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Trump will discuss the economic road map for rural America today | Nation



WASHINGTON – President Donald Trump will establish an economic road map for rural areas of the United States that includes an emphasis on innovation and technology, including the expansion of high-speed Internet access.

The president of the Nebraska Farmers Union, John Hansen, said he expects The president also emphasizes the serious situation now facing farmers and ranchers.

"First and foremost, we need a president who knows and understands the extent to which agriculture is producing financial problems," Hansen said, citing the price of years of low crop prices they have taken.

Trump will speak at the Annual Convention of the Federation of the United States Bureau of Agriculture in Nashville. Administration officials who advanced the speech said it would be the first time in 26 years that a president has addressed the convention.

While many economic sectors recovered from the economic recession, rural areas of the country have lagged behind in almost all indicators, said Ray Starling, special assistant to the president of Agriculture, Agricultural Trade and Food Assistance in the Economic Council National.

"The administration recognizes that these challenges exist and pledges not to ignore or ignore them," Starling told reporters on Friday. "Then that's number one." There are challenges there. It is real. "

Starling went on to say that there is agreement that a great potential economic driver for the rural areas of the United States is greater connectivity and that the administration will prioritize the expansion of high-speed Internet access.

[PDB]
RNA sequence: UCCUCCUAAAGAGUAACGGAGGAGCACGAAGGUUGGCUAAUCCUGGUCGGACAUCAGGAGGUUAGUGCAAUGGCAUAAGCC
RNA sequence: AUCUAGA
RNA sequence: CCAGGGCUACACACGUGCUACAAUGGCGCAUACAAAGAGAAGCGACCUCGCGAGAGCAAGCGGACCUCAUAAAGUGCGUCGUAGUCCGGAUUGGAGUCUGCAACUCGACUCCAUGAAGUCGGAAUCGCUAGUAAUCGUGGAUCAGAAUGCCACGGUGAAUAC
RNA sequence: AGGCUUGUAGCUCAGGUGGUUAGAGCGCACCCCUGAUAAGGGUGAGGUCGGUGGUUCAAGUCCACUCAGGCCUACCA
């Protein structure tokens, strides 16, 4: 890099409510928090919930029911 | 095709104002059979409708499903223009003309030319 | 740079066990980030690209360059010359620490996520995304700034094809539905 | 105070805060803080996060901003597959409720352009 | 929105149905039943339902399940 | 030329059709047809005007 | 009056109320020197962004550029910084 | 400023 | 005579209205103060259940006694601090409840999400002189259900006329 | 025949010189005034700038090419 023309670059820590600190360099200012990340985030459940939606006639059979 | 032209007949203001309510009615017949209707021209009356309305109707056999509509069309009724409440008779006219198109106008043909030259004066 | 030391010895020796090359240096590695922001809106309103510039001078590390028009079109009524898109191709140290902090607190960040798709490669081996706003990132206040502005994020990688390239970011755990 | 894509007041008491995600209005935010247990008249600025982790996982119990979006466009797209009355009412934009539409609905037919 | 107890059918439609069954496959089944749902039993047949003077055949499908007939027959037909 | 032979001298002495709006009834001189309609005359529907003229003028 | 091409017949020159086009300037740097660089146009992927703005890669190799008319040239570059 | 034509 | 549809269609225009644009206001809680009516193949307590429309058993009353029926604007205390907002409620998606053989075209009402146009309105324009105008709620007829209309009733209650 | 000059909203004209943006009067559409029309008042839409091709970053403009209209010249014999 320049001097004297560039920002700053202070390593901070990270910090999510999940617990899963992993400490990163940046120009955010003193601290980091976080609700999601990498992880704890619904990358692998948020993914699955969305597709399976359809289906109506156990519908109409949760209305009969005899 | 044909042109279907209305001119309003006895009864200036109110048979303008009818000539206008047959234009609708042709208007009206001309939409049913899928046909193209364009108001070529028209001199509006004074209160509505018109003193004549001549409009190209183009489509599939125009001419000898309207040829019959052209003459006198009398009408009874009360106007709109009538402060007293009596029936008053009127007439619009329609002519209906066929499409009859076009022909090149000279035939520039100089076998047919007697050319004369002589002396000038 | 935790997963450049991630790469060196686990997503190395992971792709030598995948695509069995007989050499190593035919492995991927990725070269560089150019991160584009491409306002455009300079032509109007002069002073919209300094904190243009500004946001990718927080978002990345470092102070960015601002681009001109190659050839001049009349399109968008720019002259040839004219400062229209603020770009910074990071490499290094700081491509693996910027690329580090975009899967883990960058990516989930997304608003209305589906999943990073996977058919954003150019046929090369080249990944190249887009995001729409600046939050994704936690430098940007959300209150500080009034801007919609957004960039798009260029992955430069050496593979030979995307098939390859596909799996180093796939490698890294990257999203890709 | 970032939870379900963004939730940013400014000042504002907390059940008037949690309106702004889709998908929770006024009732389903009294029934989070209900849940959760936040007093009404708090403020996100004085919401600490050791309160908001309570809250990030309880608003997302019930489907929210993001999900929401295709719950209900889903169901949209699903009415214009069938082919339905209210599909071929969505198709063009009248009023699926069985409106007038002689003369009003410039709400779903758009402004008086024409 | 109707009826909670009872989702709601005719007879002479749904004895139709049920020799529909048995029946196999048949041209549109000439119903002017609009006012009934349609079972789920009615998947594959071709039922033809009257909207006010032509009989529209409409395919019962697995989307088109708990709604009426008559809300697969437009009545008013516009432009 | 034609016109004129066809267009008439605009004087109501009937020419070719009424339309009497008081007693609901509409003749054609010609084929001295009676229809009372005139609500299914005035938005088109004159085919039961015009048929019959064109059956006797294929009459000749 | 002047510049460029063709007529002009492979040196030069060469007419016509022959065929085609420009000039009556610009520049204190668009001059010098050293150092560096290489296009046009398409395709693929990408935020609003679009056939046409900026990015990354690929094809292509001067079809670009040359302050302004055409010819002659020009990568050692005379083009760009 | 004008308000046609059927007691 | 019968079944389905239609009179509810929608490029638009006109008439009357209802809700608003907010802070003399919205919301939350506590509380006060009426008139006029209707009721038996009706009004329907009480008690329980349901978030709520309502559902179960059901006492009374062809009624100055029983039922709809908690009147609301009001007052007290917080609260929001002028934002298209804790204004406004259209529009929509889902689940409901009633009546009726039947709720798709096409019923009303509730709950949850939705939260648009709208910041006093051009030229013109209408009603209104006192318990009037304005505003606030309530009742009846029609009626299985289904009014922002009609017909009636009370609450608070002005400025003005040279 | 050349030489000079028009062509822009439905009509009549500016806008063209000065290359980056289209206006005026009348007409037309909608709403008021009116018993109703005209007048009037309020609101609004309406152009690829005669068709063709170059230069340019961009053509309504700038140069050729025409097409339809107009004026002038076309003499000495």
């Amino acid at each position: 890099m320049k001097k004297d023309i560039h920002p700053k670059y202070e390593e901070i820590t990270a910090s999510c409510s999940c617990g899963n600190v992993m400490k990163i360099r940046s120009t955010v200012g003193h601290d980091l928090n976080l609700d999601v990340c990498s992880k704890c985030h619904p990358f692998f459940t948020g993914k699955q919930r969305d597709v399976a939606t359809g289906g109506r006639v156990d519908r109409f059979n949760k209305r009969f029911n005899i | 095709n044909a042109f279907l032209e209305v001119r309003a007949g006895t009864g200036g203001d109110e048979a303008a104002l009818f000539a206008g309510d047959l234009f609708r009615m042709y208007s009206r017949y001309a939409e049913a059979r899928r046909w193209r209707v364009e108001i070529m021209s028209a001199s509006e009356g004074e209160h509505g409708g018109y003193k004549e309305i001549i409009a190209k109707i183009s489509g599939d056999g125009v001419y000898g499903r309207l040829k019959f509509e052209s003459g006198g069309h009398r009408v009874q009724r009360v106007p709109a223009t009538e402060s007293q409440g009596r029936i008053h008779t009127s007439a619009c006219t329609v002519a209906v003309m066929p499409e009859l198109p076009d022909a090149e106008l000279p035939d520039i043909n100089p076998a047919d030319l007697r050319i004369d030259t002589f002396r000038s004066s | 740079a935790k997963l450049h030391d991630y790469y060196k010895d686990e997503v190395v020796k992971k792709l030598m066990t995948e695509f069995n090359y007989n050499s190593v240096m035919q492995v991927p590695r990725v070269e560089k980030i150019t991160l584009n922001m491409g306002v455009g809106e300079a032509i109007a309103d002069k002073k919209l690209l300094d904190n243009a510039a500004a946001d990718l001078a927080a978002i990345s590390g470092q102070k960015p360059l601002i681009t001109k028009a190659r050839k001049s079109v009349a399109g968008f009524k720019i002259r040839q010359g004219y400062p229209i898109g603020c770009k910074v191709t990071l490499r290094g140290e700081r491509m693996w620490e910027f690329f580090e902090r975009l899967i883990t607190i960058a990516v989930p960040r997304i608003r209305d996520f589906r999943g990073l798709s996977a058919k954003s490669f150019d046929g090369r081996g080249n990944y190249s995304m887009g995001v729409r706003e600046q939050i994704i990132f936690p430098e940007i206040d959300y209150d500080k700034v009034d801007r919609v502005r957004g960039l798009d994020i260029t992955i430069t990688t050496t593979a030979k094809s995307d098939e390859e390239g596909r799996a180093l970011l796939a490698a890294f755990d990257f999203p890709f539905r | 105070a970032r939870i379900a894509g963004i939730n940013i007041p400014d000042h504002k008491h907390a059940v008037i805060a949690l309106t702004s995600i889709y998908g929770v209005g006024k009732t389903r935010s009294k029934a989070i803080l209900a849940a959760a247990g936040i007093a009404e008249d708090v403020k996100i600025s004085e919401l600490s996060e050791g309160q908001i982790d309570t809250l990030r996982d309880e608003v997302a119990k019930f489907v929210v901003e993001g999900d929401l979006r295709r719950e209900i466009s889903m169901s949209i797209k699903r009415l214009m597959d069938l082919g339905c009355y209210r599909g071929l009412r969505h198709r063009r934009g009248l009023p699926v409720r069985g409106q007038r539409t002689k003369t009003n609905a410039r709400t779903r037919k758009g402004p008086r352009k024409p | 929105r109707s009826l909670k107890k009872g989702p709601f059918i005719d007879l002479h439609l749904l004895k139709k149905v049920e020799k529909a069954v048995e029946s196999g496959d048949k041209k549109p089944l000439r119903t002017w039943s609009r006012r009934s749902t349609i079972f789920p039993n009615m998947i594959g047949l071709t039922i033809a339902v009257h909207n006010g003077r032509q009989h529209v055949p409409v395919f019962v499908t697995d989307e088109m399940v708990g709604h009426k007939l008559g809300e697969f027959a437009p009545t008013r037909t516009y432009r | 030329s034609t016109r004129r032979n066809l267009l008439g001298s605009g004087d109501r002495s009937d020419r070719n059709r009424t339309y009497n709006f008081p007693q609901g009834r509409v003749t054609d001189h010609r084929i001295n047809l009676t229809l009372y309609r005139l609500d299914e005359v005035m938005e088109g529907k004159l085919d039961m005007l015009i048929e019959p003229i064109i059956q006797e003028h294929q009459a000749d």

" That is the seminal finding, but it is not the only one, "he said." They will also listen and read about the problems of quality of life, the rural labor force, technological innovation and, in particular, about the possibilities of biotechnology that we have and other tools that we will have at our disposal to develop the economy. "

Hansen said that improving Internet access has been and continues to be an important issue for the rural areas of the United States, but emphasized that the top priority at this time is to keep those who make a living in the industry.

"While we really support any kind of effort to really help us achieve the promise of high-speed broadband Internet access, it will not help if we do not have anyone out in the country to produce food and fiber," Hansen said, "We are in trouble, and we need a president who understands that and is going to be our lawyer."

He said that means pushing for solid funds in the next five-year agricultural bill, and the current one will expire. later.

The president of the Nebraska Bureau of Agriculture, Steve Nelson, cited the importance of the agricultural bill, particularly in areas such as crop insurance.

Nelson t He also said he would like to hear the president talk about creating a good business environment for agriculture and pointed out that the White House has employed harsh rhetoric about trade.

"We know how important trade is for agriculture and even those comments can send a signal to our foreign buyers that we are not as reliable as they thought they were," Nelson said.

Craig Hill, president of the Iowa Farm Bureau Federation, said via email that he will look at how the administration talks about the next agricultural law and how it can open markets abroad. [19659003] But he also suggested "Iowa farmers want to know how soon they can restore a healthy health insurance market," Hill said. .


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